The initial position in spherical coordinates is obtained using the fact that r = EarthRadius + Altitude. The angle θ is 90 - Latitude and φ = 0 from the alignment of the cannon on the x,z plane. With this initial alignment, the Longitude does not bear on the initial conditions. Its configuration is provided to allow calculation of distance to a target, using spherical trigonometry, which is also configured with a Latitude and Longitude.


Lat = Latitude, the latitude of the location on Earth of the launch device (cannon).

Lon = Longitude, the longitude of the location on Earth of the launch device.

EarthRadius = radius of the Earth, which we most often take as 6371010 meters, and is a configurable parameter.

Alt = Altitude, height of cannon above Earth's surface

The equations (1), (2), (3) above give the initial position of the projectile as:

x = (EarthRadius + Alt) * sin(90 - Lat) * cos(0)

   = (EarthRadius + Alt) * cos(Lat)

y = (EarthRadius + Alt) * sin(90 - Lat) * sin(0)

   = 0

z = (EarthRadius + Alt) * cos(90 - Lat)

   = (EarthRadius + Alt) * sin(Lat)

The initial velocity in Cartesian coordinates is obtained by transforming from the velocity in spherical coordinates. Since the cannon (or other launch device) is fixed to the Earth and rotates with the Earth, the Earth's rotational speed for the given Latitude must be added to the φ component of initial velocity. This augmentation of initial velocity does not apply to the case where a satellite is inserted into an orbit since in that case the launch vehicle is not attached to the Earth.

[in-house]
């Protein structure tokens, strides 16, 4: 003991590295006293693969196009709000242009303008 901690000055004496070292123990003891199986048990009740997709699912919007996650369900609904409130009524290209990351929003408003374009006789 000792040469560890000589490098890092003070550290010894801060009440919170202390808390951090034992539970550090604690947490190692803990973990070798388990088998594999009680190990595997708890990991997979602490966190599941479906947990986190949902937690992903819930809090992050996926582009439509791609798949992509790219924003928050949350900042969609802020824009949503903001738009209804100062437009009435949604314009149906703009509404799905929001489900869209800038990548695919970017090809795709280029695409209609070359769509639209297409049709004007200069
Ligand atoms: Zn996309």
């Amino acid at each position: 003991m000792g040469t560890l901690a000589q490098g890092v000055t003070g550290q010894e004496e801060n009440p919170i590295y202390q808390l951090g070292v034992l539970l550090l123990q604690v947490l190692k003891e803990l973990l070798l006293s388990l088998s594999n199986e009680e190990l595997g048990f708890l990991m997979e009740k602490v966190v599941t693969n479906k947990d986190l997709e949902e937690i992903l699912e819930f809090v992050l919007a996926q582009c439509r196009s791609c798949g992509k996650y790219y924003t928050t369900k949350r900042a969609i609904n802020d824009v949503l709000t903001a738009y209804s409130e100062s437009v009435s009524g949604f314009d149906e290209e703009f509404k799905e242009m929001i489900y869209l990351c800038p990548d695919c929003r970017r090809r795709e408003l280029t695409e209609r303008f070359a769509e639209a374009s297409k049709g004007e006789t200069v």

Note that a northerly Azimuth (from -90 to 90 degrees) corresponds to the negative sense of the θ component.


Elev = Elevation, the angle of the barrel above its local horizon plane

Az = Azimuth, the angle of the barrel from true North.

Vm = muzzle velocity, the initial velocity at t = 0

siderialDay = the time the Earth takes to complete one revolution with respect to the fixed coordinate system

The initial spherical velocity components are obtained by projecting the initial velocity, Vm, onto the spherical coordinates using the Elev and Az with procedures similar to those already described. The following figure is provided to show some of the details in obtaining the spherical components of the velocity:

The augmentation of Vφ due to Earth's rotation is 2 * π * EarthRadius * cos(Lat) / siderialDay. This is the tangent velocity of the launch point and is always in the uφ direction. The velocity components are then:

Vr = Vm * sin(Elev)

Vθ = - Vm * cos(Elev) * sin(Az)

Vφ = Vm *cos(Elev) * cos(Az) + 2 * π * EarthRadius * cos(Lat) / siderialDay 

These can be transformed to Cartesian coordinates using equations (4), (5), (6) . 

As the Earth continues to rotate it carries the cannon with it so the spherical angular coordinates of the cannon at any time t are: